It’s funny sometimes how perspective creeps up on you. When something you never think about suddenly hits you from another angle and BOOM! A whole other door opens to a concept you hadn’t considered before.
Well, that happened last week. A dear friend of mine was falsely accused of something that never actually happened. Another person who didn’t have all the facts, did what a lot of humans do, and made up the facts where there were gaps in the story.
Unfortunately, it didn’t end there. It ended up all over social media, because when people think they have been wronged, for some reason they must tell the world.
And of course, all her friends, feeling the need to support her, said supportive things to her, and not so nice things about my friend, someone they didn’t even know. The comments got pretty ugly, and I was surprised how far people went in order to support their friend, assuming that she had all the facts and that her story was accurate.
I watched this unfold without making a single comment. I knew that it would solve nothing. It did make me feel bad for my falsely accused friend, who typically advocates for the other person in any argument or attack, even people she doesn’t even know, helping people see another perspective they may not have considered. She’s helped me many times when I’ve come in to work grumbling about some minor infraction that’s got my goat. Thank goodness for her, because otherwise I wouldn’t have that awareness.
Awareness is important. Perspective is important. When this whole thing occurred, it got me thinking. I thought about every single time I had watched or heard a discussion, conversation or argument and took a side either silently or verbally, without understanding all the facts.
I met a gentleman this weekend at the dog park who had spent time out in North Dakota, and he had some really interesting information about the lifestyle out there. Things I never would have imagined, that really blew my mind.
One of them in particular was his perspective on the pipeline controversy. The facts as he understood them from living in the center of it all were quite different than what we were all led to believe, and what the media decided we were going to think about it.
It made me realize that I’ve never completely understood anything or anyone. Ever. And neither have you. It’s impossible to understand all the elements that go into the decisions people make to do anything. Our environment, our upbringing, our social class, even our DNA makes for some very interesting choices that we make.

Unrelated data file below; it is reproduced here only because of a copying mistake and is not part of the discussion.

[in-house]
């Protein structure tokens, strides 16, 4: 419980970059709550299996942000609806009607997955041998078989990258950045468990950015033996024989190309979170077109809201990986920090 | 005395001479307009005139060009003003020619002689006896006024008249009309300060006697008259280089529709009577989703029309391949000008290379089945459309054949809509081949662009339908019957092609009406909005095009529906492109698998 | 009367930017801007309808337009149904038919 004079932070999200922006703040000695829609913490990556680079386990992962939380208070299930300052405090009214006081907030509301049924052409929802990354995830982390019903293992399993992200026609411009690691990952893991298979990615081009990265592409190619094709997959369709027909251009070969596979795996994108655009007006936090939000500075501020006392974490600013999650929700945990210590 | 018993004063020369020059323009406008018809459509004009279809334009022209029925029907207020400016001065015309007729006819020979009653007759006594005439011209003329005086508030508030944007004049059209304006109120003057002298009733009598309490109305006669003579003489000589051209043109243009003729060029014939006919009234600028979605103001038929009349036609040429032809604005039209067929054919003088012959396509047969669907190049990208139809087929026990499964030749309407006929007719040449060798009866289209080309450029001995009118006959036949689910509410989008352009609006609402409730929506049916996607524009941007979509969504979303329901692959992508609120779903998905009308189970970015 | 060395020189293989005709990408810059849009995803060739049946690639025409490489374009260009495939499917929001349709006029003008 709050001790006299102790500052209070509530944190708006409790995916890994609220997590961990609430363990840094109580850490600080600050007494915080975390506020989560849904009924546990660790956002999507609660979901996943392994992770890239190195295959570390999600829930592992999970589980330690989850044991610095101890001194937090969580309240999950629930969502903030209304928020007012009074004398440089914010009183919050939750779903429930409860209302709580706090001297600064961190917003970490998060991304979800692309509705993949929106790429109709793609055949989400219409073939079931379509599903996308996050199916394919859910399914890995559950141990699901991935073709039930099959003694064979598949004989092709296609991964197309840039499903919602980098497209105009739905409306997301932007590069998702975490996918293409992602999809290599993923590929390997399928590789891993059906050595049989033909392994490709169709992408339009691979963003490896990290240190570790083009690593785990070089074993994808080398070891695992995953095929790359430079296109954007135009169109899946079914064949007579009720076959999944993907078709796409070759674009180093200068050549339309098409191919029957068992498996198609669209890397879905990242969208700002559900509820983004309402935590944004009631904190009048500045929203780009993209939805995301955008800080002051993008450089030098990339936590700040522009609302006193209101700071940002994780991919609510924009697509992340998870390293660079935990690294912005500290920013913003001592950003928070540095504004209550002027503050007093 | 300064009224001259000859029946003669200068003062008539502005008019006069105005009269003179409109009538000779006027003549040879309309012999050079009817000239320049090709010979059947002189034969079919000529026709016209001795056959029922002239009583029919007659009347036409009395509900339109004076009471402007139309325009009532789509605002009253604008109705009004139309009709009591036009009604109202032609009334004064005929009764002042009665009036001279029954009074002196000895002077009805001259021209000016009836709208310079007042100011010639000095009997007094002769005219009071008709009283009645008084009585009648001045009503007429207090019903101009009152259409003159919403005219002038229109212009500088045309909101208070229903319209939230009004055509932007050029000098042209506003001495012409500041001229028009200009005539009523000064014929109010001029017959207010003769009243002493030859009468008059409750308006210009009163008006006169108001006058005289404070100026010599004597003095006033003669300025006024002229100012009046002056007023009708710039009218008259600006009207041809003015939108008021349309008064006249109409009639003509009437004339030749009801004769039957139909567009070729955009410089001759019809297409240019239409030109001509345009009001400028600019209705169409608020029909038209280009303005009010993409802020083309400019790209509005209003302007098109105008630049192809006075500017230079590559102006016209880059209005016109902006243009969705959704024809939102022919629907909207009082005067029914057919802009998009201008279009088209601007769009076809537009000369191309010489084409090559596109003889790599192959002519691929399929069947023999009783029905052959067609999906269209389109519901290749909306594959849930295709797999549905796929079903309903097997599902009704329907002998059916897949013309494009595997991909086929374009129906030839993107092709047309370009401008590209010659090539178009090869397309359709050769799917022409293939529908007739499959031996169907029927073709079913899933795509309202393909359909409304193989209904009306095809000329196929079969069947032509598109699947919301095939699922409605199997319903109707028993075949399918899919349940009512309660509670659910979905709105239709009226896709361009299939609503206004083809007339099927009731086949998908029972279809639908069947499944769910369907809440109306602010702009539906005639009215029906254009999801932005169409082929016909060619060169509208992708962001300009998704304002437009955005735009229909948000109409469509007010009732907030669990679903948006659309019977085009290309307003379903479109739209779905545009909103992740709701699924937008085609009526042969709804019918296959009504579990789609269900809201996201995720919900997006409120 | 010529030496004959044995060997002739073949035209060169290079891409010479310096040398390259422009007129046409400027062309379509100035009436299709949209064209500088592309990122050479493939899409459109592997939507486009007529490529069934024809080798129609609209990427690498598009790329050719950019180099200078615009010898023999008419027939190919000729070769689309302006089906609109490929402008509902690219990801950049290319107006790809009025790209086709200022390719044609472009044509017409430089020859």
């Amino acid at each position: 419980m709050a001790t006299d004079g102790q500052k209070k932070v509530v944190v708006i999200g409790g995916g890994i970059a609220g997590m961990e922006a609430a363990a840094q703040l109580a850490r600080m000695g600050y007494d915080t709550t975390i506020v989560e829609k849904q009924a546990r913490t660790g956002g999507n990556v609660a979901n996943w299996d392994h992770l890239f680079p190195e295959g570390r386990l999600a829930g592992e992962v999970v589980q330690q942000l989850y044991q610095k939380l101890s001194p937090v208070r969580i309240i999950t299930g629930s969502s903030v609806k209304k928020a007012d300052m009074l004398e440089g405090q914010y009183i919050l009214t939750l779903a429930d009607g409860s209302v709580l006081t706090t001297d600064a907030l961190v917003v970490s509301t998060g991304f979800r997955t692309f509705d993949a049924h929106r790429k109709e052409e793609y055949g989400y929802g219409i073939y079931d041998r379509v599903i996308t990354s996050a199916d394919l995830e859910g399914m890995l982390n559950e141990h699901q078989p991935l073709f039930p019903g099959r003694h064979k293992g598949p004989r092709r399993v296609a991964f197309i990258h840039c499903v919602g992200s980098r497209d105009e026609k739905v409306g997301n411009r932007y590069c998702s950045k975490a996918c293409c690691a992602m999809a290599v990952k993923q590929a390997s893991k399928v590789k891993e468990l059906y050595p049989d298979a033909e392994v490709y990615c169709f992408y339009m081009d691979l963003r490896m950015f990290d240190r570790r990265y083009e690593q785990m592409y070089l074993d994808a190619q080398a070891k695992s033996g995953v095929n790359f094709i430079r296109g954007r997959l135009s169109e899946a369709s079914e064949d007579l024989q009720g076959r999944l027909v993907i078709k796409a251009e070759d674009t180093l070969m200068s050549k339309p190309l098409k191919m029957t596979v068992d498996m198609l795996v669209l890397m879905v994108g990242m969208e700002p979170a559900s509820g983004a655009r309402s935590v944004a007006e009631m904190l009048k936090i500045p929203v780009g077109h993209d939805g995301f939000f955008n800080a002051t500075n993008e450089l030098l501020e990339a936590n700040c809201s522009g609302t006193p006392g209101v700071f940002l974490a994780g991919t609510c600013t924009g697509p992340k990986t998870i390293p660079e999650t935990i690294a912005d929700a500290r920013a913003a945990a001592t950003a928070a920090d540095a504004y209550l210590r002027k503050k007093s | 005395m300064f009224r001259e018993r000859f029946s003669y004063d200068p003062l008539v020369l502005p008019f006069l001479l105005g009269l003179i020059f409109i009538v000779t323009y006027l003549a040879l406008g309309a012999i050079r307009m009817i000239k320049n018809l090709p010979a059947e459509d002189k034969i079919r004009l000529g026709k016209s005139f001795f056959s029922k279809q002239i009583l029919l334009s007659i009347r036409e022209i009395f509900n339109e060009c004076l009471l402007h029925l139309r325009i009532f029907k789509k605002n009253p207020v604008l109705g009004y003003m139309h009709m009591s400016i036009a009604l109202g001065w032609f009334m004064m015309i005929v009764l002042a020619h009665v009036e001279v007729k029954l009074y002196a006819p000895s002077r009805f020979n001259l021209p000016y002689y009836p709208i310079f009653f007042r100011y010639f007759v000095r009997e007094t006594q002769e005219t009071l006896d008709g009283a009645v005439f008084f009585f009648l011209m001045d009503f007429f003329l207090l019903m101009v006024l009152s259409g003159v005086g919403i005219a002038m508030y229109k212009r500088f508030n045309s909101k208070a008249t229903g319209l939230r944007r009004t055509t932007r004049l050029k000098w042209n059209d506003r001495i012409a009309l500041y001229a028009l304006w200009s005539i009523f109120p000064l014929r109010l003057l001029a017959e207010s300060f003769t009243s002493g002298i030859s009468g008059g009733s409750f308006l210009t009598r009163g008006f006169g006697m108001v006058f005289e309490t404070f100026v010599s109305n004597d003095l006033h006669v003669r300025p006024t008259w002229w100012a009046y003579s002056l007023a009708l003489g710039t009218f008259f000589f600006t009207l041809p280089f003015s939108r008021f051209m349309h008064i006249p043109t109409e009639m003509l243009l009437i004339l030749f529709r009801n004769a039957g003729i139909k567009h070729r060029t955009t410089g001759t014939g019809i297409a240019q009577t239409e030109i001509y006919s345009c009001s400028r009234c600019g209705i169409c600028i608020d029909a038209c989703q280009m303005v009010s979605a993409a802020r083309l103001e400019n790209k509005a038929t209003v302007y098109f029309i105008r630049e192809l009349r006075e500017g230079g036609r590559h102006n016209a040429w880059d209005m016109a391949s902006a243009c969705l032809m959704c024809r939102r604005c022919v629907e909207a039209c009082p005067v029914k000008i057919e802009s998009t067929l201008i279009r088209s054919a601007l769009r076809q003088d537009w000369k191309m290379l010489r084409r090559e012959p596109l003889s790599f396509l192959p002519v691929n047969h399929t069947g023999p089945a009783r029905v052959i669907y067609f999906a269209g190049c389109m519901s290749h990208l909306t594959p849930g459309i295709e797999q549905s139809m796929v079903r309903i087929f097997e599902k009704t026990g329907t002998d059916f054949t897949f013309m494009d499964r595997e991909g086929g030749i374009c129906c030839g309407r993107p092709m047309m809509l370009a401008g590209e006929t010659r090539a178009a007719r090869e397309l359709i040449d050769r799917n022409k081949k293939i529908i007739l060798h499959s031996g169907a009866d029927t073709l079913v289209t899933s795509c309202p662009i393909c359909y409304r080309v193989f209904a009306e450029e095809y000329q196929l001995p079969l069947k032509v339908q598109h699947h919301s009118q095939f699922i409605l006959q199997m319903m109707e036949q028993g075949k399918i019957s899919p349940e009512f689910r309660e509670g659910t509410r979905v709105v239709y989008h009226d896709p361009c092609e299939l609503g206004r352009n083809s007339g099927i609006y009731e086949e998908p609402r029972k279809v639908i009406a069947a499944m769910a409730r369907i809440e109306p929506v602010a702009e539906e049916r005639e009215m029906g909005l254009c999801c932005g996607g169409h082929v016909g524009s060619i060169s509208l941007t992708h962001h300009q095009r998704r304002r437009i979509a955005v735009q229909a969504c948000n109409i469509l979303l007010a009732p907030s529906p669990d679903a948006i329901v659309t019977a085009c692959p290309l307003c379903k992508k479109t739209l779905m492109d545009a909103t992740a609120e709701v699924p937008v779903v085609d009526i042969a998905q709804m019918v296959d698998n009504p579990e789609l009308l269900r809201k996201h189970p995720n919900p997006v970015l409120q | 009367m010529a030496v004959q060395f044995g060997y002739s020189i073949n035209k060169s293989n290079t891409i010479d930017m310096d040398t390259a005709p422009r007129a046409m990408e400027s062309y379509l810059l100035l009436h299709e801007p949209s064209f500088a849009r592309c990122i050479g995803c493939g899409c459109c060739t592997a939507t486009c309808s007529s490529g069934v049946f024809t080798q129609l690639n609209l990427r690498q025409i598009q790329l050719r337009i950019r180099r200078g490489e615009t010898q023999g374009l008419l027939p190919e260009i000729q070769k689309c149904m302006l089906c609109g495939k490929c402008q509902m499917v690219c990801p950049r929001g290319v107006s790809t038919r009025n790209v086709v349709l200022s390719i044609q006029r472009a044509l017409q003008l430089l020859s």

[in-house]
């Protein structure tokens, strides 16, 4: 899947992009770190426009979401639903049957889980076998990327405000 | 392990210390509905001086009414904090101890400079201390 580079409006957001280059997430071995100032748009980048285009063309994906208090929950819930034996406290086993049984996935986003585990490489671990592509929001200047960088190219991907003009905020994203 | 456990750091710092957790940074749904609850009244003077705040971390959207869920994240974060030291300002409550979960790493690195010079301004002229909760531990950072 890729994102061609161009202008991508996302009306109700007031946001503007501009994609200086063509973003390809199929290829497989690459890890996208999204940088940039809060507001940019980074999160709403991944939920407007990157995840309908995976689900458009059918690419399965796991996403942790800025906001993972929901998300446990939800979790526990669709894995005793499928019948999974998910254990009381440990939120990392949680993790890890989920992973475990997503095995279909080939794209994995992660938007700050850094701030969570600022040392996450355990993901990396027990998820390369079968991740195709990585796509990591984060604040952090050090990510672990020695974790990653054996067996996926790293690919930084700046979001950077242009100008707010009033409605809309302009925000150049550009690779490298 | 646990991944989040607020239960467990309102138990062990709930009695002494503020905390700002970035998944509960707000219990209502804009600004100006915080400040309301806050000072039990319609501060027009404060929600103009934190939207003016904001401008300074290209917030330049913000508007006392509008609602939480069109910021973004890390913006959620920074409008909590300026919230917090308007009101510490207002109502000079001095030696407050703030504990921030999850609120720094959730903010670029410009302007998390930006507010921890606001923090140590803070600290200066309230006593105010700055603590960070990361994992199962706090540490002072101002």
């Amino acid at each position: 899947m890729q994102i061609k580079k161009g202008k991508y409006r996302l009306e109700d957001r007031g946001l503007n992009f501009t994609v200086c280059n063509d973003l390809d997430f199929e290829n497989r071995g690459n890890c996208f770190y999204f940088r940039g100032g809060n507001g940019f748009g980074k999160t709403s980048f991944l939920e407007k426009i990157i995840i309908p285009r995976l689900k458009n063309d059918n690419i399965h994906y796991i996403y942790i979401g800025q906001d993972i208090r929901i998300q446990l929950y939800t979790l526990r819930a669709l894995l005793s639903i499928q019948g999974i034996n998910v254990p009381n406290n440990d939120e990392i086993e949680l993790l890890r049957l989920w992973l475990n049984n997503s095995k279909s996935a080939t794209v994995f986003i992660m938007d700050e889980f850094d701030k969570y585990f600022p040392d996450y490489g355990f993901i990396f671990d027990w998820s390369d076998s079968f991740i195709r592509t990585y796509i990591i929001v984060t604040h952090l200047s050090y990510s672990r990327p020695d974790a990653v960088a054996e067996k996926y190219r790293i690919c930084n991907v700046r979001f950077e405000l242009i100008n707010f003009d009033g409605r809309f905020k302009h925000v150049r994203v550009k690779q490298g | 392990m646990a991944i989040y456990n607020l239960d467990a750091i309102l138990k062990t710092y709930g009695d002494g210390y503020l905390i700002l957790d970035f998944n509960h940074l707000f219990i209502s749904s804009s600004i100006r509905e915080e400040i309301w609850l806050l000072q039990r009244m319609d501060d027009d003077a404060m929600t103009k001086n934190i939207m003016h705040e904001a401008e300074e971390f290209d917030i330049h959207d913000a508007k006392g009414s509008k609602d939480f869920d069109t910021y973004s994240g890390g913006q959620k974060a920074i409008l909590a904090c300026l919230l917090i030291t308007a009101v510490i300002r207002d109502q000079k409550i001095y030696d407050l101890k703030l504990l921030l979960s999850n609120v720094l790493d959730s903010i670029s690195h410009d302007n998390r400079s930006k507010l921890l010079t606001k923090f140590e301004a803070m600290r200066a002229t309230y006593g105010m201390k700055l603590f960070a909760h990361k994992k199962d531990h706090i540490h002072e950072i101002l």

The variations of influence are truly endless. Yet how easily we slip into judgment of each other, making them and ourselves absolutely miserable.
Of course, I’m as guilty as anyone on this one. I’m not preaching here. I’m just finally absorbing the impact of the concept of how often we do it and how early we begin.
And how unnecessary it is.
What if we just decided to accept each other as the imperfect beings we are? What if we just decided that today is their turn to screw up, just like it was my turn last week to screw up, and cut them some slack? Why are we so freakin’ stingy with that? How about trying a little bit of compassion? A touch of empathy?
What would happen if we all just took a moment and didn’t react, didn’t have to be better than someone else, or more “right” than they are, and were just okay with the moment not being absolutely the way we expected it to go?
What if we decided to love each other “despite” … instead of “because?” Could we even begin to handle that? What if we began to see each other as members of the same team, headed toward the same goal? How different everything would be?
Consider how things might change if we just made a little move in that direction. The next time a stranger messes up, and makes a mistake, what would happen if we just smiled and said, “That’s OK … it’s just your turn today.”
Well? What if?
Originally published March 26, 2017.